It’s fun to think about how much we achieved with the technology of the 1960s. We landed on the moon thanks to calculations done on paper with a computer woven by hand that had a small fraction of the processing power of the phone in your pocket. So it doesn’t seem strange that the images of the moon we had back then were grainy and low quality. Except they weren’t. The orbiters that photographed the moon in the 1960s sent back images that were stunningly high-resolution, even by today’s standards. It’s just that we couldn’t access them until recently.
Say Moon Cheese!
In 1961, President John F. Kennedy proposed a lofty goal: by the end of the decade, the United States would put a man on the moon. Before that could happen, of course, we had to know what we were dealing with. That’s why NASA started by launching unmanned orbiters to map the moon and find a suitable landing site. Through 1966 and 1967, the Lunar Orbiter Program sent five spacecraft to take photographs of the lunar surface. All five achieved their objectives, and all five died a hero’s death by crash-landing on the moon to avoid interfering with future spacecraft.
Just what they accomplished boggles the mind. The orbiters mapped 99 percent of the moon’s surface with a minimum resolution of 60 meters. That is, they photographed nearly all 38 million square kilometers in such high quality that you could make out the wingspan of a Boeing 747 (that is, if any could fly in the lunar atmosphere). Some of the orbiters did even better, reaching a jaw-dropping resolution of 1 meter. That’s not all; because digital photography hadn’t been invented, each orbiter had to develop the film, scan the photograph like a fax machine, and then beam the analog data back to Earth.
That data was recorded onto magnetic tape inside of a refrigerator-sized device that was housed in one of three receiving stations in Australia, Spain, or California. They were printed on pieces of paper so enormous that NASA had to rent out old churches to have the room to hang them up for analysis. Of course, the public didn’t need this kind of detail, so the images that were released were considerably smaller. Nobody intended those low-quality images to be all we had for decades, but because of some predictable government setbacks, that’s what ended up happening.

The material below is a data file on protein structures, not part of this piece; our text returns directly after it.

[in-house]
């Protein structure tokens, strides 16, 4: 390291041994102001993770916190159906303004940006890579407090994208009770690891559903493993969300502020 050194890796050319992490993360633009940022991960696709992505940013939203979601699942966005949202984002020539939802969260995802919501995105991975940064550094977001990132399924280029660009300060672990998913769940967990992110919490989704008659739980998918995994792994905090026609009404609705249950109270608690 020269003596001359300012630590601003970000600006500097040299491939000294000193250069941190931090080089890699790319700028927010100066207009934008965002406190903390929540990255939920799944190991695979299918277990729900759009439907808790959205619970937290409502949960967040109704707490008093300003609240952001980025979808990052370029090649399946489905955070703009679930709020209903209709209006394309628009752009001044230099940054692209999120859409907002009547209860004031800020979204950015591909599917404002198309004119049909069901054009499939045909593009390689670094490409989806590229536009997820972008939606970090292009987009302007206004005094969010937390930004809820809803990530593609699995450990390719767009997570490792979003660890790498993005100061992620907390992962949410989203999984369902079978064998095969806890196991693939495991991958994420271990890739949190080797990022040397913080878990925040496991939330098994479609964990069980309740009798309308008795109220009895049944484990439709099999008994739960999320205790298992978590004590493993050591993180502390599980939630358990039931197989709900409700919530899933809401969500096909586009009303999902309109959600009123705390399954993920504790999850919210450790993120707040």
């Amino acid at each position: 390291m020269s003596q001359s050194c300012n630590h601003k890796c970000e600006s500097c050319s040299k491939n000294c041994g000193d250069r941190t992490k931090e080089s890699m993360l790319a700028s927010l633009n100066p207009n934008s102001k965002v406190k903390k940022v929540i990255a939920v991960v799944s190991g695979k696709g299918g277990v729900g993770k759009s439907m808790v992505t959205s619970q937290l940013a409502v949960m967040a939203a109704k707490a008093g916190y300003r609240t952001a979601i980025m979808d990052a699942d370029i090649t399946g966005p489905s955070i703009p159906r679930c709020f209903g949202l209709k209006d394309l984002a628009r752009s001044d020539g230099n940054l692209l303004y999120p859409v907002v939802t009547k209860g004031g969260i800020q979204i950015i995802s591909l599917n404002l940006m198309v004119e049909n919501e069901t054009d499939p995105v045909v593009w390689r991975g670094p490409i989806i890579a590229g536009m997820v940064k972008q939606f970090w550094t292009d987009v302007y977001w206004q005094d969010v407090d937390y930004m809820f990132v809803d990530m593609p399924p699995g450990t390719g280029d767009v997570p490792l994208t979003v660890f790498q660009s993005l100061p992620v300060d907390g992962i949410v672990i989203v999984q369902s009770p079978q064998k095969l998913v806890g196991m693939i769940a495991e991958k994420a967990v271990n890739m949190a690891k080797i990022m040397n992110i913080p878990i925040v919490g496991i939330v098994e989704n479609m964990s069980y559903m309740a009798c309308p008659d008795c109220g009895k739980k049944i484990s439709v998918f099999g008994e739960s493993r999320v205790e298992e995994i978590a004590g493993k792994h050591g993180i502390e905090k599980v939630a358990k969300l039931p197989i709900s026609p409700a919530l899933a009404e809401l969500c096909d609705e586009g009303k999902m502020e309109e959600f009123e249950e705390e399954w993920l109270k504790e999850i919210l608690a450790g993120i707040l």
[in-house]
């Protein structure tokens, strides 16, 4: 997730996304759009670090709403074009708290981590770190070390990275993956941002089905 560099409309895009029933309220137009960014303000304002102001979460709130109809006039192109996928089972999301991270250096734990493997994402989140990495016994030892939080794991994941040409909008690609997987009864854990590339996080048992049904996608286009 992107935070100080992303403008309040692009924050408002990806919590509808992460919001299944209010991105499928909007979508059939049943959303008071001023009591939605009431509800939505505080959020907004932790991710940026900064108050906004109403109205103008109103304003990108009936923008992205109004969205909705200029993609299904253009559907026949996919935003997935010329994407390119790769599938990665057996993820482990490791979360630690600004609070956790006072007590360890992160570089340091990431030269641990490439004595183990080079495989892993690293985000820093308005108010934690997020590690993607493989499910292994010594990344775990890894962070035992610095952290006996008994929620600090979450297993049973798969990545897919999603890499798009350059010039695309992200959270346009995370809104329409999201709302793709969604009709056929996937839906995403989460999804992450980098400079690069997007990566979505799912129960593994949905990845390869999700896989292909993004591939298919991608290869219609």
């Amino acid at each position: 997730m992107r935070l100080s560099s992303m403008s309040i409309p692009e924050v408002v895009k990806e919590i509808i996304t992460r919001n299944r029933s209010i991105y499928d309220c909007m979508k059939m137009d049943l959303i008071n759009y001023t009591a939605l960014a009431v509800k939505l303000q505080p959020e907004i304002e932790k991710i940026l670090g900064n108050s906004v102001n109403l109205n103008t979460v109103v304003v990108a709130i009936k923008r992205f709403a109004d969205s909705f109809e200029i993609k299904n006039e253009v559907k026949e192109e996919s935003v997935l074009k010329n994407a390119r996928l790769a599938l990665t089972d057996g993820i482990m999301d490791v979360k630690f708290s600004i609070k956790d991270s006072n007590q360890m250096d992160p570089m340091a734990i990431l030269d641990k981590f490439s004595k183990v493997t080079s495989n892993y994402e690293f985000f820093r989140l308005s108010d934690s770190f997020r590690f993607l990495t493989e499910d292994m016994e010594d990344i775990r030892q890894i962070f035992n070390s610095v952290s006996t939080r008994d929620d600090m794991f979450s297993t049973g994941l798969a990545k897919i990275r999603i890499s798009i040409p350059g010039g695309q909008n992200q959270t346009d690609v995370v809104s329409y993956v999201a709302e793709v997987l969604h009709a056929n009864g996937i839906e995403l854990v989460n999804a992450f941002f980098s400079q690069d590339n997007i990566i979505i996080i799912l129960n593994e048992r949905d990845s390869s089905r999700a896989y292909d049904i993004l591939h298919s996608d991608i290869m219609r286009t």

Once the images were printed, the tapes were placed in storage in Maryland and forgotten about. (This is nothing new for NASA; the original Apollo 11 footage was accidentally taped over.) In the 1980s, Nancy Evans, co-founder of the NASA Planetary Data System, and Mark Nelson from Caltech set out to collect the analog tapes and see if they could digitize the data. That’s when things went south; after collecting the analog data, their restoration project lost funding and they had to stop trying. Evans eventually retired and Nelson went back to private industry. Even so, they bought up the tapes and tried raising funds to continue their project as private citizens, but didn’t raise enough and the tapes were left sitting in a barn in California.
Finally, in 2007, Evans made one last-ditch effort to find someone who would carry on their project. Those people were space entrepreneur Dennis Wingo and NASA engineer Keith Cowing, who began self-funding their own project, the Lunar Orbiter Recovery Project, to restore the images. They set up shop in an abandoned McDonalds, rebuilt the tape drives, digitized the data, and used that data to manually reassemble every image in Photoshop. When they successfully reproduced the famous Earthrise image, they got NASA’s attention — and their funding.
After bringing thousands of high-resolution images back from the dead, the Lunar Orbiter Recovery Project completed its mission at the end of 2017. Today, the images are freely available to the public on the NASA website and in the National Archives. Check out a few of our favorites below.